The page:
What I so love and appreciate about poetry audiences is how attentive they are - no chatting, going to the bar or texting - as a general rule. The live literature world is very priviledged (say in comparison to the musos).
And last night's gig at the Octagon was no exception. I was the support act to Chanje Kunda's new show The Last Tabboo. A good choice - in that our work is so very different the audience's attention is rewarded.
We were in the upstairs bar, a small well lit space, and as I moved about the 'stage' I had plenty of opportunity to watch them watching me. While this is potentially disconcerting - there's always the possibility of seeing someone yawn, looking thoroughly bored or picking their nose or whatever - I love this close contact with people, to watch their facial reactions to the words I've strung.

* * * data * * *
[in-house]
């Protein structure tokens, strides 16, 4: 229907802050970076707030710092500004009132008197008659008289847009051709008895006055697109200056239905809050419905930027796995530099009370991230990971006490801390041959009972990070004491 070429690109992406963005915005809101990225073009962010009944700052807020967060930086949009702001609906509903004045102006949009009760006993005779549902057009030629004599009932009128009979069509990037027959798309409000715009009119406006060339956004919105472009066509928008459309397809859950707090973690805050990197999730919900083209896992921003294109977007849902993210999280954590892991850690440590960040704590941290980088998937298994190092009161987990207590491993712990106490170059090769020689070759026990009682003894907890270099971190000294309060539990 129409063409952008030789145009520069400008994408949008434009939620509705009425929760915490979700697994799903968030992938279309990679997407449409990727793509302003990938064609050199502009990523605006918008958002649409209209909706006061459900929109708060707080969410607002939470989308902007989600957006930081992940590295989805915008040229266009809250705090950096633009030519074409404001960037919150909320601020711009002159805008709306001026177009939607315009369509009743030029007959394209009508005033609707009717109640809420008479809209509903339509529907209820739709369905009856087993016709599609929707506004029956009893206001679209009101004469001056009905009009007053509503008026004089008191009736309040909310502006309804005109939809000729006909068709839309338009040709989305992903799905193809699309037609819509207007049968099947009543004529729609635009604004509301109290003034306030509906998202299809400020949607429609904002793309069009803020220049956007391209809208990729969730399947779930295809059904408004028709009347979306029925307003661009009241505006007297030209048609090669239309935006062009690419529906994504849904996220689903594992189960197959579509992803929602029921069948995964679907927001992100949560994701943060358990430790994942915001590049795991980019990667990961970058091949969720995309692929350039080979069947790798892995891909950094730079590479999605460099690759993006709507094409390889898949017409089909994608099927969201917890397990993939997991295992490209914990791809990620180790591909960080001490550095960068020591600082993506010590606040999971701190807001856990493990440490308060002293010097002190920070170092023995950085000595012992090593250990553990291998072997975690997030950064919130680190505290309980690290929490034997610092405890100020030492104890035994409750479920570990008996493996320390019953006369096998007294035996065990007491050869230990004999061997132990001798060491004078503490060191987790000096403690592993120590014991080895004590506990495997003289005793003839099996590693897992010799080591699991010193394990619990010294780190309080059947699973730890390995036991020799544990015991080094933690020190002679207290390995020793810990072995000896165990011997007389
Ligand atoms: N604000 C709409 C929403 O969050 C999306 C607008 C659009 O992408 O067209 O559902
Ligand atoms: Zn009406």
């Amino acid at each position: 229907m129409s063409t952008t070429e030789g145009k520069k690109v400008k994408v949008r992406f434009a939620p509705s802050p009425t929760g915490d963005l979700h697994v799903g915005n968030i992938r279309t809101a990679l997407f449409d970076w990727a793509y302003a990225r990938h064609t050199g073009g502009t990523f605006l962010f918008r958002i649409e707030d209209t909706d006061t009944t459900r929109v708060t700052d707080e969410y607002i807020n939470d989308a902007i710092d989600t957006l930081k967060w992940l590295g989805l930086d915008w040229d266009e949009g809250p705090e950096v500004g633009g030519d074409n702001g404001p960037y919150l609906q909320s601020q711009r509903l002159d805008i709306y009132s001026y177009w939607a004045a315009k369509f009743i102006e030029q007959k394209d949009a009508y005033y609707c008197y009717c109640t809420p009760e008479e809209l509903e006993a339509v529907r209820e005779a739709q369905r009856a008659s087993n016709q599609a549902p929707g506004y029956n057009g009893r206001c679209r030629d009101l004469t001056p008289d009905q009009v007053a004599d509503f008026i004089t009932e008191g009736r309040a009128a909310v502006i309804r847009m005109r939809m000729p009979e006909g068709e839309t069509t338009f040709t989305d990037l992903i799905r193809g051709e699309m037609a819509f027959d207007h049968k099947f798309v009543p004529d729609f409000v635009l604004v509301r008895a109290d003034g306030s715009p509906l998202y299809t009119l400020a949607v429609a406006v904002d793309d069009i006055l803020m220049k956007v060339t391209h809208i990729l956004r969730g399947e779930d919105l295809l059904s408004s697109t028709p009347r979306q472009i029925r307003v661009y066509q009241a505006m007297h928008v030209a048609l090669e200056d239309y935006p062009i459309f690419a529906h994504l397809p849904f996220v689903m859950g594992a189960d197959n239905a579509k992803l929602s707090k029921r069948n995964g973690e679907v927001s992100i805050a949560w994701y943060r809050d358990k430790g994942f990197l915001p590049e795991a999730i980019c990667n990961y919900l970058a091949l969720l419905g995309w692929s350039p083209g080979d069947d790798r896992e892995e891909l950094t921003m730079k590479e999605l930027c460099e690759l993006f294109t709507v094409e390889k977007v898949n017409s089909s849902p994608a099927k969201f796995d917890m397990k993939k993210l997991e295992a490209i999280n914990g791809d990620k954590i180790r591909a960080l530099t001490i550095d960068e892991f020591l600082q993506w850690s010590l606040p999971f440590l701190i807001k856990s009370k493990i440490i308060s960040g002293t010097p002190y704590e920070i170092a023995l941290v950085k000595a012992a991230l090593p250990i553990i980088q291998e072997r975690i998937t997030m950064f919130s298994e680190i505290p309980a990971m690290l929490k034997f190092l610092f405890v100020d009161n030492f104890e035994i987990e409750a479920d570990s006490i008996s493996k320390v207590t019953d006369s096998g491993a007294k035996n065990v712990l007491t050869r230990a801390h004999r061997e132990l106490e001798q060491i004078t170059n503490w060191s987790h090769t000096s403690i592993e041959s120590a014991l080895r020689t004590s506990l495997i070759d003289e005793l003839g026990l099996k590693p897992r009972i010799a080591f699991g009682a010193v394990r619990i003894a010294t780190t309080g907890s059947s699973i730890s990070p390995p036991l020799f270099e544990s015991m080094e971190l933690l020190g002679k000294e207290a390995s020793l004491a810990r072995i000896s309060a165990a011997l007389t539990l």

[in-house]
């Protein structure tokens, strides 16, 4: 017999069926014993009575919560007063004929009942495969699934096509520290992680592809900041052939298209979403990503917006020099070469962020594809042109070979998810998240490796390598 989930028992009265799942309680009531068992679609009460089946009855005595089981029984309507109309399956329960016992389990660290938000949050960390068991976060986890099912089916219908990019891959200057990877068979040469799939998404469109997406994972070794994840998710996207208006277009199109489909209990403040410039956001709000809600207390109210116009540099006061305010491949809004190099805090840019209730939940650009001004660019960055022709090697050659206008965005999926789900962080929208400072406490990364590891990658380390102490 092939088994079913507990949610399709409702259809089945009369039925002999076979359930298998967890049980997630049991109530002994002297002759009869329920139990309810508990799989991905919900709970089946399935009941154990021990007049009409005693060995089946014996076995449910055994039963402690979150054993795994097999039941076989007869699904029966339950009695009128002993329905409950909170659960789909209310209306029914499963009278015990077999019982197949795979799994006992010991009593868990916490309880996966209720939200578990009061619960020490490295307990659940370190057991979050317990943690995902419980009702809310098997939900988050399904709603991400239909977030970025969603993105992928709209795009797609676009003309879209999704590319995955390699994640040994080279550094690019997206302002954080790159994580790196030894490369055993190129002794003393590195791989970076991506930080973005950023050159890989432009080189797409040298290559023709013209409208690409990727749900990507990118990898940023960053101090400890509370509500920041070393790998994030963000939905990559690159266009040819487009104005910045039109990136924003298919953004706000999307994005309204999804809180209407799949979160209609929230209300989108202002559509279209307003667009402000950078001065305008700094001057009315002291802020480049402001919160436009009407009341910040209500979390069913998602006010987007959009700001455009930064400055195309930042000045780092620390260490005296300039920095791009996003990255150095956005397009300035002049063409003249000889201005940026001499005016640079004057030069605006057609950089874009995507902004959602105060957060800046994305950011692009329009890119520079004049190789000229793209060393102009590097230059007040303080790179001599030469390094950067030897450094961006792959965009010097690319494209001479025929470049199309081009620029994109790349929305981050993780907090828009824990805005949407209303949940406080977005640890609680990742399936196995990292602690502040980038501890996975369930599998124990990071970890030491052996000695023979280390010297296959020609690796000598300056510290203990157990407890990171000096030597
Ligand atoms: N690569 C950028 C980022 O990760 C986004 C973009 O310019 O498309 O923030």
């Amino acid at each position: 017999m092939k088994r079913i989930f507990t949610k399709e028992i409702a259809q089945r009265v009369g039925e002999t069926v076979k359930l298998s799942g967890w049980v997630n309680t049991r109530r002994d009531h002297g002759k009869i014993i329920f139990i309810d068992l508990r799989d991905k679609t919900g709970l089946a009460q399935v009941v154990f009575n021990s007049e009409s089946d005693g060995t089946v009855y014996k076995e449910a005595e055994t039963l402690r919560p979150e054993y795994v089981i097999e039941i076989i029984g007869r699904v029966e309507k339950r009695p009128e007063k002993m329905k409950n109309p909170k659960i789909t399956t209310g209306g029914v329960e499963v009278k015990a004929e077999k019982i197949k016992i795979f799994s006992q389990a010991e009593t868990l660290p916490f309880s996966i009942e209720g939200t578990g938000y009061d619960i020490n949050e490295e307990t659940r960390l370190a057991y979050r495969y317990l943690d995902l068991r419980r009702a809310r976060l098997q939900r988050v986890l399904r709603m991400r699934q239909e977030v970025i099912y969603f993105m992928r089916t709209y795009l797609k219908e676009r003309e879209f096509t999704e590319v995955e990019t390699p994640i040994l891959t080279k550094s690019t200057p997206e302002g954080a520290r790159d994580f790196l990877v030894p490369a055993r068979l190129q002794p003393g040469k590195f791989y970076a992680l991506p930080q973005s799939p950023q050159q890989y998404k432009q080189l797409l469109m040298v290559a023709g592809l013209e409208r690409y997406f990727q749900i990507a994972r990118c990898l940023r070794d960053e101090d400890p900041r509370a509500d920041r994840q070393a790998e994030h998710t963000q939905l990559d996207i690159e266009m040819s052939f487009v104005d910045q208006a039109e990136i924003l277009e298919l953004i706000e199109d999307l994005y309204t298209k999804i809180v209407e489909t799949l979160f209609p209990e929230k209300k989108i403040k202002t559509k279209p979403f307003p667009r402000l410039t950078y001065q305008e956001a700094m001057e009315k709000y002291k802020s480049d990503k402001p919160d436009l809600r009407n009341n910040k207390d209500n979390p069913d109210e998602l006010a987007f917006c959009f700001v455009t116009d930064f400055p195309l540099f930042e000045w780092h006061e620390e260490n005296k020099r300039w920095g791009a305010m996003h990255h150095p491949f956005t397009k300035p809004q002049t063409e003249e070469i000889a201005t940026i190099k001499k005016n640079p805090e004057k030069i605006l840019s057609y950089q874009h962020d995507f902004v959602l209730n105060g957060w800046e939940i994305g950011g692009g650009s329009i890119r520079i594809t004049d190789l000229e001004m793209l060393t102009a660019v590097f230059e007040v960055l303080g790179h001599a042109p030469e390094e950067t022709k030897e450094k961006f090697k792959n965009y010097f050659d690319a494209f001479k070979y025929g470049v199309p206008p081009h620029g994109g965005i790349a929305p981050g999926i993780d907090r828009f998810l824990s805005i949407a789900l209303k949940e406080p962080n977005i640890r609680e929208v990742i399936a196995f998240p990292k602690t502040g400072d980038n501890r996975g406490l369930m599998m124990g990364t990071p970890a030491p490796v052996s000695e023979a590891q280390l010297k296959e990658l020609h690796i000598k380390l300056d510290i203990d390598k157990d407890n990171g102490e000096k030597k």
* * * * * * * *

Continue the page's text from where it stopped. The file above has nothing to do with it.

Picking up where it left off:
And it also forces me to stand behind, or possibly alongside, what I've written and am now speaking. It's a real test of the authenticity of my work.
When I'm writing, while I am powered by the urge to communicate or release or structure an idea or experience, I can get so consumed by the words, their resonances and echoes, that I can get led by sound and rhythm over meaning. I know I've previously blathered on about the distinction (or lack of) between sound and sense. Having an audience is a litmus test of whether the two are tongue and grooved.